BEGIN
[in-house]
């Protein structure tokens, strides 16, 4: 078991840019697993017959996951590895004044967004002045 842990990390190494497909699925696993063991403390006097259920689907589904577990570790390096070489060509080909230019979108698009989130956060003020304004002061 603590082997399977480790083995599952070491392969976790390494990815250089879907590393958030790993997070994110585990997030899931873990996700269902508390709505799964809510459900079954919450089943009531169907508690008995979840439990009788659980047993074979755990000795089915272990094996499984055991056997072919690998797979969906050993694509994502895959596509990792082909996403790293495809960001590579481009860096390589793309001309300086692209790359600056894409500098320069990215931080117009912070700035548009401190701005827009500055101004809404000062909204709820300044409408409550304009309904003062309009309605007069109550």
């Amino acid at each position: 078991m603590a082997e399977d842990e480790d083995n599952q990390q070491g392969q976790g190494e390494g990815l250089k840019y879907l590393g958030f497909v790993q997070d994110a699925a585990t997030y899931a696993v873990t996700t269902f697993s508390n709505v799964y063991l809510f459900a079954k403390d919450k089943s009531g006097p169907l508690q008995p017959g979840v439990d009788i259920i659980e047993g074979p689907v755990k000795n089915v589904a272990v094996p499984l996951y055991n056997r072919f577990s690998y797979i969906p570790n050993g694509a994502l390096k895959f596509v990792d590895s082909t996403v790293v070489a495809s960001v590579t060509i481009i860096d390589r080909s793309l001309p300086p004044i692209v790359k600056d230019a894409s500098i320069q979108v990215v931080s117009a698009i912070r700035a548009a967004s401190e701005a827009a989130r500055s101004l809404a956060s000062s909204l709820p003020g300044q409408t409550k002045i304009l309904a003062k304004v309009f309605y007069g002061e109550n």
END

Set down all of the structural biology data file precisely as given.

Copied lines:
[in-house]
């Protein structure tokens, strides 16, 4: 078991840019697993017959996951590895004044967004002045 842990990390190494497909699925696993063991403390006097259920689907589904577990570790390096070489060509080909230019979108698009989130956060003020304004002061 603590082997399977480790083995599952070491392969976790390494990815250089879907590393958030790993997070994110585990997030899931873990996700269902508390709505799964809510459900079954919450089943009531169907508690008995979840439990009788659980047993074979755990000795089915272990094996499984055991056997072919690998797979969906050993694509994502895959596509990792082909996403790293495809960001590579481009860096390589793309001309300086692209790359600056894409500098320069990215931080117009912070700035548009401190701005827009500055101004809404000062909204709820300044409408409550304009309904003062309009309605007069109550």
């Amino acid at each position: 078991m603590a082997e399977d842990e480790d083995n599952q990390q070491g392969q976790g190494e390494g990815l250089k840019y879907l590393g958030f497909v790993q997070d994110a699925a585990t997030y899931a696993v873990t996700t269902f697993s508390n709505v799964y063991l809510f459900a079954k403390d919450k089943s009531g006097p169907l508690q008995p017959g979840v439990d009788i259920i659980e047993g074979p689907v755990k000795n089915v589904a272990v094996p499984l996951y055991n056997r072919f577990s690998y797979i969906p570790n050993g694509a994502l390096k895959f596509v990792d590895s082909t996403v790293v070489a495809s960001v590579t060509i481009i860096d390589r080909s793309l001309p300086p004044i692209v790359k600056d230019a894409s500098i320069q979108v990215v931080s117009a698009i912070r700035a548009a967004s401190e701005a827009a989130r500055s101004l809404a956060s000062s909204l709820p003020g300044q409408t409550k002045i304009l309904a003062k304004v309009f309605y007069g002061e109550n």